In one of its first acts of the new Congress, the House Foreign Affairs Committee under Chairman Michael McCaul of Texas has split off jurisdiction over Africa from its traditional pairing with global health and human rights. Leadership of the new stand-alone Africa subcommittee is going to freshman congressman John James of Michigan, while longtime Africa watcher Chris Smith of New Jersey will oversee health, human rights and international organisations.
“The foreign affairs committee has never been more relevant with the global challenges and the threats we face from our foreign adversaries,” McCaul said in a statement announcing the changes. “[…] I am thrilled to welcome such a great team of leaders on the committee this Congress. I look forward to serving with them and all our members as we work to pass meaningful legislation that prioritises national security and strengthens our relationships with key allies, while conducting vital oversight of the Biden administration.”
James’ office did not respond to a request for comment. However, the 41-year-old African-American businessman and former army helicopter pilot told the conservative Washington Times newspaper that countering China’s inroads on the continent is a key priority.
“I am honoured to lead the subcommittee on Africa as its chairman because the African continent is the cradle of Chinese Communist Party economic colonisation and military dominance,” James said.
“The human rights abuses in the critical mineral mining industry and growing terror networks which threaten the United States are just two current examples. I look forward to working with the committee at large to increase the health and wealth of all God’s children — both in America and abroad.”
While largely symbolic, the reorganisation tracks with a wider rethinking of America’s relationship with Africa across the federal government.
Last year, the Joe Biden administration released a four-prong strategy for Africa that “reframes the region’s importance to US national security interests”, according to Secretary of State Antony Blinken. In December, the administration hosted a US-Africa Leaders Summit aimed squarely at strengthening diplomatic and economic partnerships across the continent.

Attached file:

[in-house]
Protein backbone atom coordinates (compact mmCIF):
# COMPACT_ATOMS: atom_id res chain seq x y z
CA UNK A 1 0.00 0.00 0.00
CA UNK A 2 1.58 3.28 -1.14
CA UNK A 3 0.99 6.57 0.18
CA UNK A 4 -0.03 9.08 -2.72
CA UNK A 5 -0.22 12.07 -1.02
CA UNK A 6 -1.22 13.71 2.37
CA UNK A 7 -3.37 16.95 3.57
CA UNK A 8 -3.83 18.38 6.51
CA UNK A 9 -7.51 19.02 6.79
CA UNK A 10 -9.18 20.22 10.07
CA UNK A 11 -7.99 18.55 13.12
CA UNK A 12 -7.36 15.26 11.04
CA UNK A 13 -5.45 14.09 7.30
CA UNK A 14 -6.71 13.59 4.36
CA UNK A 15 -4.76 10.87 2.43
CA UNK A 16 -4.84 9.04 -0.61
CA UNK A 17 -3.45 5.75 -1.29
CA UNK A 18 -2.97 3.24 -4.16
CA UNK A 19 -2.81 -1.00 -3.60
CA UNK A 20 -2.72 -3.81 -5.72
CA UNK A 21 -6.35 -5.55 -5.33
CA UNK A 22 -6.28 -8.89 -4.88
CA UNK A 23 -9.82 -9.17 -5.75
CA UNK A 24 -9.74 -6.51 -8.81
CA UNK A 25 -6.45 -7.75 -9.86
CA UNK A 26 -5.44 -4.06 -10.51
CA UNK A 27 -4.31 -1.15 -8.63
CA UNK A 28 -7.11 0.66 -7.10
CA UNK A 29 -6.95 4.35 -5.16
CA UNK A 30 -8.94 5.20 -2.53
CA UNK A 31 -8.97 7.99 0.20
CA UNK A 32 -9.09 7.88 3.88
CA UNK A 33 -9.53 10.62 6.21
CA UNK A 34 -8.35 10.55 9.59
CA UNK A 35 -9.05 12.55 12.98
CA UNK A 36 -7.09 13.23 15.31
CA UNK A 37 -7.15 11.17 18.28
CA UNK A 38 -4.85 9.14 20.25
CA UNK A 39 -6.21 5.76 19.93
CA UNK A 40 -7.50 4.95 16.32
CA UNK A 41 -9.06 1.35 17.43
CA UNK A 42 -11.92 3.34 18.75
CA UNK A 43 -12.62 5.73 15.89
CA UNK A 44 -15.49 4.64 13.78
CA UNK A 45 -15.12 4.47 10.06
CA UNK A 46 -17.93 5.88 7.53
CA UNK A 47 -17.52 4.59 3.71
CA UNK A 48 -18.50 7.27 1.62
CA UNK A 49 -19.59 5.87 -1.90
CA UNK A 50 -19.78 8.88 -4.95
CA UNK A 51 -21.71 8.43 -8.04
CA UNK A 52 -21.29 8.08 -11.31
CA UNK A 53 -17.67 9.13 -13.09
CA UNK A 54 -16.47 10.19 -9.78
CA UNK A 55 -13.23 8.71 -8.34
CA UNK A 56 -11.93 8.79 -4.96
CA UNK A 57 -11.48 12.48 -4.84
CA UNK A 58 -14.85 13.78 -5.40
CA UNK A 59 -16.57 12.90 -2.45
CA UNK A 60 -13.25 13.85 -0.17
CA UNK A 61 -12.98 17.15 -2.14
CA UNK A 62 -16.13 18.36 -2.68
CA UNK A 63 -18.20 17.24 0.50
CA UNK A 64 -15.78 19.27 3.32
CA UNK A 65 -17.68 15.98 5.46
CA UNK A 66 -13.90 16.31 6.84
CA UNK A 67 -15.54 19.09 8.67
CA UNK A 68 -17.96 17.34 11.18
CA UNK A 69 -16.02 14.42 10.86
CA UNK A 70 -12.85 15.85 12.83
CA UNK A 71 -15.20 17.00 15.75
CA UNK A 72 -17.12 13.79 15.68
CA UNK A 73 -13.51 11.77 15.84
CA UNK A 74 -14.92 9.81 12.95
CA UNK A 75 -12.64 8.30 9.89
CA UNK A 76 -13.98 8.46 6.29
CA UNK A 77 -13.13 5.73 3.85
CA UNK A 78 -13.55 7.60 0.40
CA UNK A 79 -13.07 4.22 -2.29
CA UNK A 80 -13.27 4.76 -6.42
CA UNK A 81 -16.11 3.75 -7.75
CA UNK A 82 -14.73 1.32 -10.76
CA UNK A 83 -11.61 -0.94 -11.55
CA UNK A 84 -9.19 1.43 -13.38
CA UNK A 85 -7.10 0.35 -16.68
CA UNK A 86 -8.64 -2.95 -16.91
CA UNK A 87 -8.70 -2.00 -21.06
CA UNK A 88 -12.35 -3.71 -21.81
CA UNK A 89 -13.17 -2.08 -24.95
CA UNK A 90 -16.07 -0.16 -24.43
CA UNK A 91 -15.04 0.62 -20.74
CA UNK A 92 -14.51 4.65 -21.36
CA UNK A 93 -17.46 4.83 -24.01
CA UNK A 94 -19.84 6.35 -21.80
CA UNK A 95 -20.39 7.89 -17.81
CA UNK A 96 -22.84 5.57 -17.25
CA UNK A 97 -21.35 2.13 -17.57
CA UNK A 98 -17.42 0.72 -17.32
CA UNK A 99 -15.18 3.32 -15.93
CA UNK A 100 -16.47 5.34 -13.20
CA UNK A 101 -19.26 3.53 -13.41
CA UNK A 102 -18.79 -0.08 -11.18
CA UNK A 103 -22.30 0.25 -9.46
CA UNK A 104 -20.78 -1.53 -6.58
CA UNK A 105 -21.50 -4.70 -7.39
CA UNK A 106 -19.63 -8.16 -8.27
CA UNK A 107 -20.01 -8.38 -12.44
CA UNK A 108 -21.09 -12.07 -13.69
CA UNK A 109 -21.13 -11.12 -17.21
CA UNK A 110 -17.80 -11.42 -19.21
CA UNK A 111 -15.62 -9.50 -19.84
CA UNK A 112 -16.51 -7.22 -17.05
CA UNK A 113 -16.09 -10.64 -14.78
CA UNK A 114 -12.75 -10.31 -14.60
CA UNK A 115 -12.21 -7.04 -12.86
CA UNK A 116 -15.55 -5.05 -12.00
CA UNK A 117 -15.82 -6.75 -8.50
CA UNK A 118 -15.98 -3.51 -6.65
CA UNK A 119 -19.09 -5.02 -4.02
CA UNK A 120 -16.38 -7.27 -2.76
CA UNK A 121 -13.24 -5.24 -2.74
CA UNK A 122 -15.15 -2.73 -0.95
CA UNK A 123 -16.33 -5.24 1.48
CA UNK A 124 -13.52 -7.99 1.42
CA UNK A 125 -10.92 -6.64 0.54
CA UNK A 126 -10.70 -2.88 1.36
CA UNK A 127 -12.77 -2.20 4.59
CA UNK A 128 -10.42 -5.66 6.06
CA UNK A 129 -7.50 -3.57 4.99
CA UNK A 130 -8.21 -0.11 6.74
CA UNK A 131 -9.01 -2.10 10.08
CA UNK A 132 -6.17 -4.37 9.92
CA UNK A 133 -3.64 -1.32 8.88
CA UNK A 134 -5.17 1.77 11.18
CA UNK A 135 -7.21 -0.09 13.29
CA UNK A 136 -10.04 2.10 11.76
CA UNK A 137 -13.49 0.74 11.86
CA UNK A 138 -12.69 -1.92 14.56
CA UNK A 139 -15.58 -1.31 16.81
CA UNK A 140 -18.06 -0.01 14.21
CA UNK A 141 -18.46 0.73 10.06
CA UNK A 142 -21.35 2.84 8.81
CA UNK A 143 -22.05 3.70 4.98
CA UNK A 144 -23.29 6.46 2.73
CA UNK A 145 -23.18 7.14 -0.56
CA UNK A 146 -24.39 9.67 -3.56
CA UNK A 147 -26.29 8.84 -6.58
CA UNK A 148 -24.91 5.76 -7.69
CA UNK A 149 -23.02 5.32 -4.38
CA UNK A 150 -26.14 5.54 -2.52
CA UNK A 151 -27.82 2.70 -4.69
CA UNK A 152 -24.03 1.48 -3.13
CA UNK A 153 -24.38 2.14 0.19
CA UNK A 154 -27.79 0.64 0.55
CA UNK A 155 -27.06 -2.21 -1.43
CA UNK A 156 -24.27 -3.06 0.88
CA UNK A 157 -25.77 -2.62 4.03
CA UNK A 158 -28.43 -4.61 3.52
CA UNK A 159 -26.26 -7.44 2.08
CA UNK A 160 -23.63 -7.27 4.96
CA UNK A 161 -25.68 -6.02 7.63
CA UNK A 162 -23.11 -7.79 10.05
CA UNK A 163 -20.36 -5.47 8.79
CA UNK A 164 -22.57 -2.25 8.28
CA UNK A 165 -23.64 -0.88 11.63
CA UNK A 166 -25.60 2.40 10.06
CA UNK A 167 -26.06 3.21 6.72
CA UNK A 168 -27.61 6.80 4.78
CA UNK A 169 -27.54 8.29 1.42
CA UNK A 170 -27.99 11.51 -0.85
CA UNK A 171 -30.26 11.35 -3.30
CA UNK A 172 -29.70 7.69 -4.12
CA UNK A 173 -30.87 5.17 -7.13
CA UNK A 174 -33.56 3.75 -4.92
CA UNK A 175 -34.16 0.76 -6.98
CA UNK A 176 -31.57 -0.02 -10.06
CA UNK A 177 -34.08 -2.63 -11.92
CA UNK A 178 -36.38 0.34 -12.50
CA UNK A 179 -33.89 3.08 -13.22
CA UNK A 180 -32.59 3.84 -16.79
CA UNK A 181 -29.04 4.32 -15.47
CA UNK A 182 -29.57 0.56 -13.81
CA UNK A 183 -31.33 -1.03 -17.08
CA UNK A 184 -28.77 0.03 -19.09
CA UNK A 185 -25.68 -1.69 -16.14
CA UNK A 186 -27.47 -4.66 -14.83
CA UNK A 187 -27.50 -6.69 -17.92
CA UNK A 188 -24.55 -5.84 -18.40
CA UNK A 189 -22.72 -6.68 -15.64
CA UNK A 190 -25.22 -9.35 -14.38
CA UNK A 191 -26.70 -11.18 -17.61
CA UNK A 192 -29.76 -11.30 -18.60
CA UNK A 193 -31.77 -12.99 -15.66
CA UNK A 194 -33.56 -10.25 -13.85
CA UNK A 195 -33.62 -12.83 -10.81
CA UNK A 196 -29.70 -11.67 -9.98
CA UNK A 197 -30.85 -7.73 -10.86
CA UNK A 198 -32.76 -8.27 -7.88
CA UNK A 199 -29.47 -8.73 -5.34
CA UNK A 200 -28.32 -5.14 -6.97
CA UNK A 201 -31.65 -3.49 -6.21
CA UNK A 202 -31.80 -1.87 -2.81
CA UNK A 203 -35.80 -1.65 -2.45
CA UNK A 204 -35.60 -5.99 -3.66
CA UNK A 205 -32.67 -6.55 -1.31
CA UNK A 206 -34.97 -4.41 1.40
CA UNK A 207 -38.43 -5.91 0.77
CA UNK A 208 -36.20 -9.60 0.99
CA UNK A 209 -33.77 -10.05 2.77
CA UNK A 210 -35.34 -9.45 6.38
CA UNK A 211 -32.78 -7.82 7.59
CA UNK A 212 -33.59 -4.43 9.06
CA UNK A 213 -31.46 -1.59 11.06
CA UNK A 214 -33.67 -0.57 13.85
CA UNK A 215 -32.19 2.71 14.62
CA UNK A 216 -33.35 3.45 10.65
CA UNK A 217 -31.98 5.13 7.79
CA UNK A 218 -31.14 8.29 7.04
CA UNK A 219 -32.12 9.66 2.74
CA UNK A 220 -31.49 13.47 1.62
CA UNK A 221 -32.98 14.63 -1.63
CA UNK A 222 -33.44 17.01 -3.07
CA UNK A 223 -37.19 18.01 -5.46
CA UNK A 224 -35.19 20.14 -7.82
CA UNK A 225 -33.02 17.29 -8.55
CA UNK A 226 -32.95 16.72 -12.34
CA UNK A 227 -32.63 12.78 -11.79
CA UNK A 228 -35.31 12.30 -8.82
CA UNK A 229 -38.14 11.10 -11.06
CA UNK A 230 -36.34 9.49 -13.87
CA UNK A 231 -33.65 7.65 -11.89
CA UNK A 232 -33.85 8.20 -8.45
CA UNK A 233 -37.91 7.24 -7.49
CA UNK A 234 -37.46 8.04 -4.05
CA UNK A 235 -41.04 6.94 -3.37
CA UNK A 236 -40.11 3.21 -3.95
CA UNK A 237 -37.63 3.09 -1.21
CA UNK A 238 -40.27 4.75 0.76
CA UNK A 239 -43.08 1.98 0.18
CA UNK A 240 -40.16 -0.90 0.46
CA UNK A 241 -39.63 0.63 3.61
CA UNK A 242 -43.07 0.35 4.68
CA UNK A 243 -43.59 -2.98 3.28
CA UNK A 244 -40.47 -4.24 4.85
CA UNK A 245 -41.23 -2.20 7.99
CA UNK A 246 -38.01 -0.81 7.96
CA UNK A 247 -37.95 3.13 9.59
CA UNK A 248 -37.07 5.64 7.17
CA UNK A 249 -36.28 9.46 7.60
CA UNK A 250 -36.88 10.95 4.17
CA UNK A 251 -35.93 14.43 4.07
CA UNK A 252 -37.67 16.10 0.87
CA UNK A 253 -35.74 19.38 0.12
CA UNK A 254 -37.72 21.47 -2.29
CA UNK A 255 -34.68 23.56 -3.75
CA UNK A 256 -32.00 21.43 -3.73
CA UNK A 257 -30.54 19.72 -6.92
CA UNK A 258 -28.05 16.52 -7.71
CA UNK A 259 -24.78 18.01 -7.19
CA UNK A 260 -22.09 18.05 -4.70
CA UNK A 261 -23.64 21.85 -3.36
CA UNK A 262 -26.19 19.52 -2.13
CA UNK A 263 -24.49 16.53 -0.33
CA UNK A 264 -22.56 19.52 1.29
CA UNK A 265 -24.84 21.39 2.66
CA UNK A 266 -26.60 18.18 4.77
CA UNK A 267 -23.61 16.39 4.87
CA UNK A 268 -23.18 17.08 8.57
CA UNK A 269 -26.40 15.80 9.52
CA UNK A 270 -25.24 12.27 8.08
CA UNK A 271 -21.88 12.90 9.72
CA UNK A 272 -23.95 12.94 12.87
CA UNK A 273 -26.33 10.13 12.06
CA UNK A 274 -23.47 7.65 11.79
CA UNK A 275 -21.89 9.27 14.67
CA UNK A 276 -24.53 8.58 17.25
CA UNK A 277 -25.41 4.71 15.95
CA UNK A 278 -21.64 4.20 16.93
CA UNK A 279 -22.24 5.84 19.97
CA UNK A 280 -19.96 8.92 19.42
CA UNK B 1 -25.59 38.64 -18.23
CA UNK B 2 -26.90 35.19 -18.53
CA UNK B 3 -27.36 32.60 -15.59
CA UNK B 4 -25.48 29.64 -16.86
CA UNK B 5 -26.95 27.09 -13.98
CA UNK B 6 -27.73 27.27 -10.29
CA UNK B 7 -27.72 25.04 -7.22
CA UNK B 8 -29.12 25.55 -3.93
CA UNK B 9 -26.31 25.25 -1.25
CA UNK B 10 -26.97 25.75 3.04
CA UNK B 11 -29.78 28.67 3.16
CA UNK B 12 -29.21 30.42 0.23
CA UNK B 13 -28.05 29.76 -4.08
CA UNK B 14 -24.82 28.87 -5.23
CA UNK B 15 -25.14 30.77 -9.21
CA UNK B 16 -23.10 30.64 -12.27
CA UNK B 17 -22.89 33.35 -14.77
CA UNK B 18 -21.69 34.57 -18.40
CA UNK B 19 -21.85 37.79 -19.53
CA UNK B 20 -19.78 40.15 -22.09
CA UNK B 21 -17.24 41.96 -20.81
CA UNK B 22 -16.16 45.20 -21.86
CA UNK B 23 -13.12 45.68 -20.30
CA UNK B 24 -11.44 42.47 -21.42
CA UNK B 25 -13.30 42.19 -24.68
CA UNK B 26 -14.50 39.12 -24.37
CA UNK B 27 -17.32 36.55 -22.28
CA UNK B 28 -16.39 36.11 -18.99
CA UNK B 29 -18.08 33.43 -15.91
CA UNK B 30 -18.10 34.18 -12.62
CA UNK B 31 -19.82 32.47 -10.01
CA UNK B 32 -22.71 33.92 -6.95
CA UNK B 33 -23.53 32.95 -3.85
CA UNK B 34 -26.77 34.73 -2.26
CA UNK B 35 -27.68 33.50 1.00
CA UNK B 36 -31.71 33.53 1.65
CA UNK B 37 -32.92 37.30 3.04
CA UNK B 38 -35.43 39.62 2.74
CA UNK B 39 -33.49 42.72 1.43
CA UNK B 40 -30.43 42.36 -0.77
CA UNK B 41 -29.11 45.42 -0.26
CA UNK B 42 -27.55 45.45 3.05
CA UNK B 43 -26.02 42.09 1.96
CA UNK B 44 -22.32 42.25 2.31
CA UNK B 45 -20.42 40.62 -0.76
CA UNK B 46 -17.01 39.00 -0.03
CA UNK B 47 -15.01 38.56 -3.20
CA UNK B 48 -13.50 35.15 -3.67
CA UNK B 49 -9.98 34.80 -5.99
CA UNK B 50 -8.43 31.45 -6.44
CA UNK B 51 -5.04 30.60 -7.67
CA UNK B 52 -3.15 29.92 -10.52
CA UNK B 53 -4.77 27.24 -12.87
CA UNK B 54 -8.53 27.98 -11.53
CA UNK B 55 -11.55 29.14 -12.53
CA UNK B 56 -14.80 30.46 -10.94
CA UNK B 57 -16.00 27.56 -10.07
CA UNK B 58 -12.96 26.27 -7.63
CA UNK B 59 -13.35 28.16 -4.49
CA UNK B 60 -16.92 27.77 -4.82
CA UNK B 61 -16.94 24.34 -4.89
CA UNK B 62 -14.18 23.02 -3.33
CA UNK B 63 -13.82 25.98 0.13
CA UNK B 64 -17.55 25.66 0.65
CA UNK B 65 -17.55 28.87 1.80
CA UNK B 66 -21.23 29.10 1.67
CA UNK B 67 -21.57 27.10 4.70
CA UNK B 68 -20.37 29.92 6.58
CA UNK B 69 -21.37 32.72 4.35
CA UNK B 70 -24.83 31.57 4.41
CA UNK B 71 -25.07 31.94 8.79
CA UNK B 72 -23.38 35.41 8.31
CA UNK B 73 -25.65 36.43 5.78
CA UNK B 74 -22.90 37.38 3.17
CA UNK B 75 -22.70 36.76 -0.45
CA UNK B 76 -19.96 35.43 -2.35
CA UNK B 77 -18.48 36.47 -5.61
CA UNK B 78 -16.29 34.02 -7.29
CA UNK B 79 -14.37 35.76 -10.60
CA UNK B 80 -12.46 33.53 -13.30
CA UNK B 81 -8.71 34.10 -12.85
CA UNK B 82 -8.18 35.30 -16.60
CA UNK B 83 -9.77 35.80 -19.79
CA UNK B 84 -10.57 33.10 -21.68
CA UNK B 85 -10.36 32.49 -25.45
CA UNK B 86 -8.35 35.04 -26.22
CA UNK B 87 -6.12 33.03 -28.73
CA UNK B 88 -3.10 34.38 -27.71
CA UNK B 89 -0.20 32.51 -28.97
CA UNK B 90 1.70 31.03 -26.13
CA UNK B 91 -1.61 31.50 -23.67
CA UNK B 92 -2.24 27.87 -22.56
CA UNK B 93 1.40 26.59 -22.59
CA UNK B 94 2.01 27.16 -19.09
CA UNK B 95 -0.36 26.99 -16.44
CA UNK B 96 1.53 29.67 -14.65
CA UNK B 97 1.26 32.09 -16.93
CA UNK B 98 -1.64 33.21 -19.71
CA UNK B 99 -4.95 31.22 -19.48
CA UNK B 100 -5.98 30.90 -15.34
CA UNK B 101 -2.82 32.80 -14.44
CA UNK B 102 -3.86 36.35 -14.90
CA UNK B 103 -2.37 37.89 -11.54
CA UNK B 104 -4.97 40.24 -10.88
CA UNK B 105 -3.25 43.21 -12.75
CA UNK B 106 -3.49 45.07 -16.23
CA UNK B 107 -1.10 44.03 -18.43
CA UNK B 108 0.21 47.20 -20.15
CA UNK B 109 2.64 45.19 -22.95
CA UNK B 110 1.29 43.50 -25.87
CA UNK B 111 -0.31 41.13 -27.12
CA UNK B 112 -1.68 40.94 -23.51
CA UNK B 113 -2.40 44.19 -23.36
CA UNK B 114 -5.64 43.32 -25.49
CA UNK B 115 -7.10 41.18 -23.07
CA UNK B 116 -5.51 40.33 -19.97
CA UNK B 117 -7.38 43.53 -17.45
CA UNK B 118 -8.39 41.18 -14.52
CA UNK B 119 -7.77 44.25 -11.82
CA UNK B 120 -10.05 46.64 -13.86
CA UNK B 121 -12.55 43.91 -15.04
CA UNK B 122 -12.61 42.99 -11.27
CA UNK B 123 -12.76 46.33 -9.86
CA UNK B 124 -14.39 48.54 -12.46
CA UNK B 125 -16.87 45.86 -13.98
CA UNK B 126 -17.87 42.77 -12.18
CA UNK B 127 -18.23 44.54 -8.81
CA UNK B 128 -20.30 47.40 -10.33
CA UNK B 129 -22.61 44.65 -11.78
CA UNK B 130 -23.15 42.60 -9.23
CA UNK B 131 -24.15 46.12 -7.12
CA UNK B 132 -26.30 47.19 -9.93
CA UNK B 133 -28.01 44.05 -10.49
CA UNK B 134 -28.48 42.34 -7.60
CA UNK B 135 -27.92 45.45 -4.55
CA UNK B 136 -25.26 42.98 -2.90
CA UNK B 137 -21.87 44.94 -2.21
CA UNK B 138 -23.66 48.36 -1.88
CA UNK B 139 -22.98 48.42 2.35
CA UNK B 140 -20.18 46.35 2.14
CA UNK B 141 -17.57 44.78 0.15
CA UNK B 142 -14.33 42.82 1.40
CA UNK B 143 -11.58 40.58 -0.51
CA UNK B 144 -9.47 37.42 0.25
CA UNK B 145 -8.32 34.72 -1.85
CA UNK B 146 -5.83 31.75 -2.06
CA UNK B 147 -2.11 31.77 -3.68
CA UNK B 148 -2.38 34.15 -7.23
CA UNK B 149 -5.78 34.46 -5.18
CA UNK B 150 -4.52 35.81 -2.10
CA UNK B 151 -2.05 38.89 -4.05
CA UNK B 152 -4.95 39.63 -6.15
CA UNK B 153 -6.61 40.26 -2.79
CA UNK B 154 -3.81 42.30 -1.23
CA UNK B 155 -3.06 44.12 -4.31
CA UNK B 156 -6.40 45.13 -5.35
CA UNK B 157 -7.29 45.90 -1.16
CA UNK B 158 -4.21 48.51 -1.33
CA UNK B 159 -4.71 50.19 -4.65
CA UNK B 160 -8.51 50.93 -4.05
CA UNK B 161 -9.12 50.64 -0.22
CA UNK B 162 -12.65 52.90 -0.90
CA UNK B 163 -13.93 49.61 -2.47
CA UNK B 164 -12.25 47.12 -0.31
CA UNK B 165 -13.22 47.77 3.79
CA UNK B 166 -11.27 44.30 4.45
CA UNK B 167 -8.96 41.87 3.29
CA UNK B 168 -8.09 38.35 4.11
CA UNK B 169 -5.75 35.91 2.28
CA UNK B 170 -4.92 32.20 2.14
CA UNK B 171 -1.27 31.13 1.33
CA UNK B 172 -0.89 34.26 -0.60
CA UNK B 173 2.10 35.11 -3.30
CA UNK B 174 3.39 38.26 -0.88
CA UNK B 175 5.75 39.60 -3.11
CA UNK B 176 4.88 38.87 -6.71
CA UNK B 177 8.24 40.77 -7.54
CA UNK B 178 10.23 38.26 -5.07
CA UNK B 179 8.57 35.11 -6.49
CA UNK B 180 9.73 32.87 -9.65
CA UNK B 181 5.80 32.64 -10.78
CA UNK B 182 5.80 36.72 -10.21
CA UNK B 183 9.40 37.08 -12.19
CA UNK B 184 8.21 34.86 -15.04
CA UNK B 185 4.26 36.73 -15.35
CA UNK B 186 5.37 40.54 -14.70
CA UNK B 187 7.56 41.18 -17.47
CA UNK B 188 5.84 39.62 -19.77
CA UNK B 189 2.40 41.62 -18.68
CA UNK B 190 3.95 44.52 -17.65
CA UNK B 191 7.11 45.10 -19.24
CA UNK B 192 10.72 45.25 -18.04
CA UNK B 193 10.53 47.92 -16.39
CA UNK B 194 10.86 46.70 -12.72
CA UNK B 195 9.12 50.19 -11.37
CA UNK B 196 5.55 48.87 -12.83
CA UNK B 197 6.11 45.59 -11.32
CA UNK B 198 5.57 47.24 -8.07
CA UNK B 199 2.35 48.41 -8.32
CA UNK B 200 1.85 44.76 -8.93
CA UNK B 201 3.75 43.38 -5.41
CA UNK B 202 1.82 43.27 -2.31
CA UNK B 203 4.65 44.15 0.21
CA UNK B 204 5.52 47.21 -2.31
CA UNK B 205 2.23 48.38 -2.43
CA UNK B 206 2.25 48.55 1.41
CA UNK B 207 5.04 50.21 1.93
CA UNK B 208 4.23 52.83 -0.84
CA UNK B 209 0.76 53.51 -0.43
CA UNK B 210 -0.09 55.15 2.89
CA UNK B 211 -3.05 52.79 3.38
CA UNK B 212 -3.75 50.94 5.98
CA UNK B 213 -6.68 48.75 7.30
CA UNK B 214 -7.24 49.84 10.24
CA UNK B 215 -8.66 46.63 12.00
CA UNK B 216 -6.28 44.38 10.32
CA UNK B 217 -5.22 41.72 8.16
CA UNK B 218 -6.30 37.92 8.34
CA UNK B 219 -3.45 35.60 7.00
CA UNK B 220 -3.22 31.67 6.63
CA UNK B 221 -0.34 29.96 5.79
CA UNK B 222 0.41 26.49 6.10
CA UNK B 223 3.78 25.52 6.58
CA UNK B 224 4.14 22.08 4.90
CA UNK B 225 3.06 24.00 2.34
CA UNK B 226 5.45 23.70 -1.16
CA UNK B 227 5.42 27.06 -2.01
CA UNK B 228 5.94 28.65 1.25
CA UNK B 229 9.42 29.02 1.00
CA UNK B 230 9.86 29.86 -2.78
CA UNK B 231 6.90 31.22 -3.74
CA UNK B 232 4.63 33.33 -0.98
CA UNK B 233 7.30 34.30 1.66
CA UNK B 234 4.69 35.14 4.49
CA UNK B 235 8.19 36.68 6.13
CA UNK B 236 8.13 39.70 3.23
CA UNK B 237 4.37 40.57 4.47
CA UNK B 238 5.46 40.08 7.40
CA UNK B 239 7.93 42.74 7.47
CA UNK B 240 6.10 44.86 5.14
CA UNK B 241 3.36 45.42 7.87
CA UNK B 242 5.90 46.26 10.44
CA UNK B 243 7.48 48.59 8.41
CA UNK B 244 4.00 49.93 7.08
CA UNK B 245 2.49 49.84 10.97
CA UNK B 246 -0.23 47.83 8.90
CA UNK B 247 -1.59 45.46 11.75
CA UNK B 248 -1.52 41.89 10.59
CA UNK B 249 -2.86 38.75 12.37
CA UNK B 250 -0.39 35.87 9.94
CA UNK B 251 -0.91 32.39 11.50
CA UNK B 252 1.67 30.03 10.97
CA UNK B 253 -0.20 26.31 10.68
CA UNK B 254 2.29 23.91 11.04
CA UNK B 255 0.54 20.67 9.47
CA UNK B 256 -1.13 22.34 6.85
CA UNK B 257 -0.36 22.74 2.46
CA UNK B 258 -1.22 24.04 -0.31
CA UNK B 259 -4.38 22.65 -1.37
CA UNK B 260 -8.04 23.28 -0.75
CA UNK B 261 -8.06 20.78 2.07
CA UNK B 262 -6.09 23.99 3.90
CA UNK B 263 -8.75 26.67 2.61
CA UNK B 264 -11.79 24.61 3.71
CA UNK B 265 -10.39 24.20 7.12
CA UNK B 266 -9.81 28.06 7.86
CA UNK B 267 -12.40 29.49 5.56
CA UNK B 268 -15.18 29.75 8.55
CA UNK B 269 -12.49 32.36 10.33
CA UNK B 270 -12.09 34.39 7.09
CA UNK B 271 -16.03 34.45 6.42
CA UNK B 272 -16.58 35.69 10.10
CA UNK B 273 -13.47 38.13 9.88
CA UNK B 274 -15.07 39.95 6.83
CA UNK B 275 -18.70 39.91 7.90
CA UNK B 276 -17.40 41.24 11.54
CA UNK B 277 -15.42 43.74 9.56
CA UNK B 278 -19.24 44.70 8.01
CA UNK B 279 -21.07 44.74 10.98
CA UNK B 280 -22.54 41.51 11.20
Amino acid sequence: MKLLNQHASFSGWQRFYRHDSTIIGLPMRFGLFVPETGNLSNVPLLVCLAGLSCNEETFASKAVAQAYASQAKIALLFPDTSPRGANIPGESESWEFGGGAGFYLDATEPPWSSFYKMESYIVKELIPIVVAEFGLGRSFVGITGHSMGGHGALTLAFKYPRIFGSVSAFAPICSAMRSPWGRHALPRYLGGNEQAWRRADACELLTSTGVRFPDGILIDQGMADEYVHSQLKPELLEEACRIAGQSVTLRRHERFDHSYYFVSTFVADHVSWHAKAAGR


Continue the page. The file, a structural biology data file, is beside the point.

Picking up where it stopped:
For far too long, the United States has treated Africa as a threat that needed to be contained, a series of fires that needed to be put out, or a junior partner that needed to be disciplined
“When it comes to Africa, we can see some strategic alignment from the US government writ large, whether it is the [Biden] administration or Congress, that Africa is a strategic partner,” says Joseph Sany, the head of the Africa Centre at the US Institute of Peace. “That ambition is clearly announced by the administration, and Congress is also following suit.”
Sany says the US has recognised Africa’s strategic value for a while. Necessary structural transformations inside the federal government and Congress are finally starting to take place to deliver change.
“Now we are trying to adjust the mechanism of our government to actually be able to deliver that,” he says.
“If the intention is to recognise and support and strengthen engagement with Africa, and also be nimble and agile in advancing American interest, and African priorities, I think that will be welcomed. Now we will assess that mechanism and that choice based on the results.”
Some human rights defenders are a bit wary, however, especially after Biden hosted authoritarian leaders from Equatorial Guinea to Uganda at his leaders summit.
“I’m not convinced it will necessarily mark or otherwise lead to a shift in focus,” says Jeffrey Smith, whose Washington firm Vanguard Africa has represented opposition figures from across the continent. “In many ways, people are correct when they note the considerable decline in bipartisanship in Washington; however, there is still a convergence, often times, on policies toward Africa. I anticipate that trend to continue, even on issues of human rights, regardless of a name change that is likely just symbolic in nature.”
Down, but not out
One Africa champion who isn’t on the panel is Democrat Ilhan Omar of Minnesota.
The first Somali-American to serve in Congress was booted off the full committee last week by Republicans upset at her criticism of Israel and US foreign policy more broadly. Omar has vowed to remain engaged on the topic, however, and announced she is launching a US-Africa Policy Working Group to serve as a “clearinghouse” for “active, sincere, and consistent engagement” with “experts and policymakers working with and in Africa.”
“For far too long, the United States has treated Africa as a threat that needed to be contained, a series of fires that needed to be put out, or a junior partner that needed to be disciplined,” Omar said. “Congress has historically paid scant attention to the continent except when extreme circumstances have prompted reactive responses. The US-Africa Policy Working Group will be a venue for the promotion of American values and American interests in our dealings with our African partners.”
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